NASA launched its most powerful rocket ever yesterday. The massive Space Launch System rocket is the first spacecraft designed to fly humans to the moon since the Apollo era. The launch forms part of NASA’s Artemis program. Whilst the launch was a test flight and no astronauts were on board, a lunar landing is scheduled for 2025. Christian Davenport reports for the Washington Post.
OTHER GLOBAL DEVELOPMENTS
A Palestinian assailant killed three Israeli citizens in the occupied West Bank yesterday. The attack began in an Israeli-controlled industrial zone, where the assailant stabbed several civilians. He then fled by car, hitting another person with the vehicle. The attack ended when the assailant was fatally shot by a soldier. Isabel Kershner reports for the New York Times.
Iranian shopkeepers are striking in solidarity with the anti-government protest movement sweeping the country. The planned three-day strikes began yesterday and mark the anniversary of a violent crackdown on protestors in 2019, the last time Iranians seriously challenged the ruling establishments. Sune Engel Rasmussen reports for the Wall Street Journal.
An Israeli-owned oil tanker was hit by a suspected Iranian drone last night. The tanker was traveling through the Gulf of Oman when it was hit, according to people familiar with the incident. The strike made a hole in the back of the ship, but the vessel wasn’t disabled and no injuries were reported. Dion Nissenbaum and Benoit Faucon report for the Wall Street Journal.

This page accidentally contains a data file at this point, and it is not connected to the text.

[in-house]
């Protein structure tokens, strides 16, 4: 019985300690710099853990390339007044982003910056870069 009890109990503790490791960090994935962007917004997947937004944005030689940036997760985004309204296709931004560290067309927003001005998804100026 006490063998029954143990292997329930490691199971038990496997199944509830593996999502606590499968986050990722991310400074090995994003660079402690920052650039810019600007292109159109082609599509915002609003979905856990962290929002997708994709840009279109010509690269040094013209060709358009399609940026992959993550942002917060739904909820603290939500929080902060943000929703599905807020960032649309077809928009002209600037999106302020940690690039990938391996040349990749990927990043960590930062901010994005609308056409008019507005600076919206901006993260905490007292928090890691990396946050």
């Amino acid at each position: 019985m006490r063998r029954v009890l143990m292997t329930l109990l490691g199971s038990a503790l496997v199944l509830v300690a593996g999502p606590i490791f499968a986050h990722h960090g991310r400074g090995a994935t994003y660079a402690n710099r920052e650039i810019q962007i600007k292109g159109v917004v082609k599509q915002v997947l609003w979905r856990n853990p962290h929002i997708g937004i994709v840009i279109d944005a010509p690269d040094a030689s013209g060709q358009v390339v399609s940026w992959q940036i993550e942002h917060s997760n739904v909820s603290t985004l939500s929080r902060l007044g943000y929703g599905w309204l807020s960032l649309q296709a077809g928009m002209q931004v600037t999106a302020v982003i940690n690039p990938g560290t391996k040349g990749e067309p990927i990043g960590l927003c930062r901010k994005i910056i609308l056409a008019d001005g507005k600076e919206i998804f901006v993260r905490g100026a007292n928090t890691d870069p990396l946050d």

COVID-19 has infected over 98.088 million people and has now killed over 1.07 million people in the United States, according to data compiled by Johns Hopkins University. Globally, there have been over 635.961 million confirmed coronavirus cases and over 6.61 million deaths. Sergio Hernandez, Sean O’Key, Amanda Watts, Byron Manley and Henrik Pettersson report for CNN.
A map and analysis of all confirmed cases of the virus in the U.S. is available at the New York Times.
U.S. and worldwide maps tracking the spread of the pandemic are available at the Washington Post.